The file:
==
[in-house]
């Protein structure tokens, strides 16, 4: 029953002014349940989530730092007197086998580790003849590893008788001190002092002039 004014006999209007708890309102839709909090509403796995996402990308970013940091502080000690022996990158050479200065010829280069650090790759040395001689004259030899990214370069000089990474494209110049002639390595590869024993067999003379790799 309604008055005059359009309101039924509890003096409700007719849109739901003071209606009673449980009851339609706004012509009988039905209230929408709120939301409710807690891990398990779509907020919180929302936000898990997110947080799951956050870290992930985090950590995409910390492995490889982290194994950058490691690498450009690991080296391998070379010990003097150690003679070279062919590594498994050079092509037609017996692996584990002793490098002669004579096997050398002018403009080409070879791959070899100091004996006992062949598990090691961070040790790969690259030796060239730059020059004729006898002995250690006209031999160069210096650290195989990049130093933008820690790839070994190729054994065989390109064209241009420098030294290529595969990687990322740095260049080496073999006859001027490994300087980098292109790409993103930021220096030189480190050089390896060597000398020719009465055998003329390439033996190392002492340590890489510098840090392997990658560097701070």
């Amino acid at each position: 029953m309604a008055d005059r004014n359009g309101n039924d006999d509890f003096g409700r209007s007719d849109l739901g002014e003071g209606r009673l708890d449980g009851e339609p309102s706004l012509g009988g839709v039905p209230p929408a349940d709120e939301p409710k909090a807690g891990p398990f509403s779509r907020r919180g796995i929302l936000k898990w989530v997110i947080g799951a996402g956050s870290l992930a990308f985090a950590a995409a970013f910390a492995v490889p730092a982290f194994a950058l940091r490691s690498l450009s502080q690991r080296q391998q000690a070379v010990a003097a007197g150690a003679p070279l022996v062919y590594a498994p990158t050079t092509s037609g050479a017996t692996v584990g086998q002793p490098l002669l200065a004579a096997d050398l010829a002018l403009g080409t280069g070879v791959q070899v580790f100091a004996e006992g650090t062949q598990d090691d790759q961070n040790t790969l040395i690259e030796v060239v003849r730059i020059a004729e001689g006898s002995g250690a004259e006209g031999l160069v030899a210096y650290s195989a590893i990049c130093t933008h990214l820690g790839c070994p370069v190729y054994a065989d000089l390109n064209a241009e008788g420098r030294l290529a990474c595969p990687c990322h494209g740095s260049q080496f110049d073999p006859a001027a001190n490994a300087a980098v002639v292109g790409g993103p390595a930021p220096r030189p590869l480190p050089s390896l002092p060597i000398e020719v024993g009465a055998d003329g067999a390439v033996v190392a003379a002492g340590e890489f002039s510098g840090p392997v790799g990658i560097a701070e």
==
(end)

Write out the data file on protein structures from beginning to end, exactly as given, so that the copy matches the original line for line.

[in-house]
């Protein structure tokens, strides 16, 4: 029953002014349940989530730092007197086998580790003849590893008788001190002092002039 004014006999209007708890309102839709909090509403796995996402990308970013940091502080000690022996990158050479200065010829280069650090790759040395001689004259030899990214370069000089990474494209110049002639390595590869024993067999003379790799 309604008055005059359009309101039924509890003096409700007719849109739901003071209606009673449980009851339609706004012509009988039905209230929408709120939301409710807690891990398990779509907020919180929302936000898990997110947080799951956050870290992930985090950590995409910390492995490889982290194994950058490691690498450009690991080296391998070379010990003097150690003679070279062919590594498994050079092509037609017996692996584990002793490098002669004579096997050398002018403009080409070879791959070899100091004996006992062949598990090691961070040790790969690259030796060239730059020059004729006898002995250690006209031999160069210096650290195989990049130093933008820690790839070994190729054994065989390109064209241009420098030294290529595969990687990322740095260049080496073999006859001027490994300087980098292109790409993103930021220096030189480190050089390896060597000398020719009465055998003329390439033996190392002492340590890489510098840090392997990658560097701070």
């Amino acid at each position: 029953m309604a008055d005059r004014n359009g309101n039924d006999d509890f003096g409700r209007s007719d849109l739901g002014e003071g209606r009673l708890d449980g009851e339609p309102s706004l012509g009988g839709v039905p209230p929408a349940d709120e939301p409710k909090a807690g891990p398990f509403s779509r907020r919180g796995i929302l936000k898990w989530v997110i947080g799951a996402g956050s870290l992930a990308f985090a950590a995409a970013f910390a492995v490889p730092a982290f194994a950058l940091r490691s690498l450009s502080q690991r080296q391998q000690a070379v010990a003097a007197g150690a003679p070279l022996v062919y590594a498994p990158t050079t092509s037609g050479a017996t692996v584990g086998q002793p490098l002669l200065a004579a096997d050398l010829a002018l403009g080409t280069g070879v791959q070899v580790f100091a004996e006992g650090t062949q598990d090691d790759q961070n040790t790969l040395i690259e030796v060239v003849r730059i020059a004729e001689g006898s002995g250690a004259e006209g031999l160069v030899a210096y650290s195989a590893i990049c130093t933008h990214l820690g790839c070994p370069v190729y054994a065989d000089l390109n064209a241009e008788g420098r030294l290529a990474c595969p990687c990322h494209g740095s260049q080496f110049d073999p006859a001027a001190n490994a300087a980098v002639v292109g790409g993103p390595a930021p220096r030189p590869l480190p050089s390896l002092p060597i000398e020719v024993g009465a055998d003329g067999a390439v033996v190392a003379a002492g340590e890489f002039s510098g840090p392997v790799g990658i560097a701070e």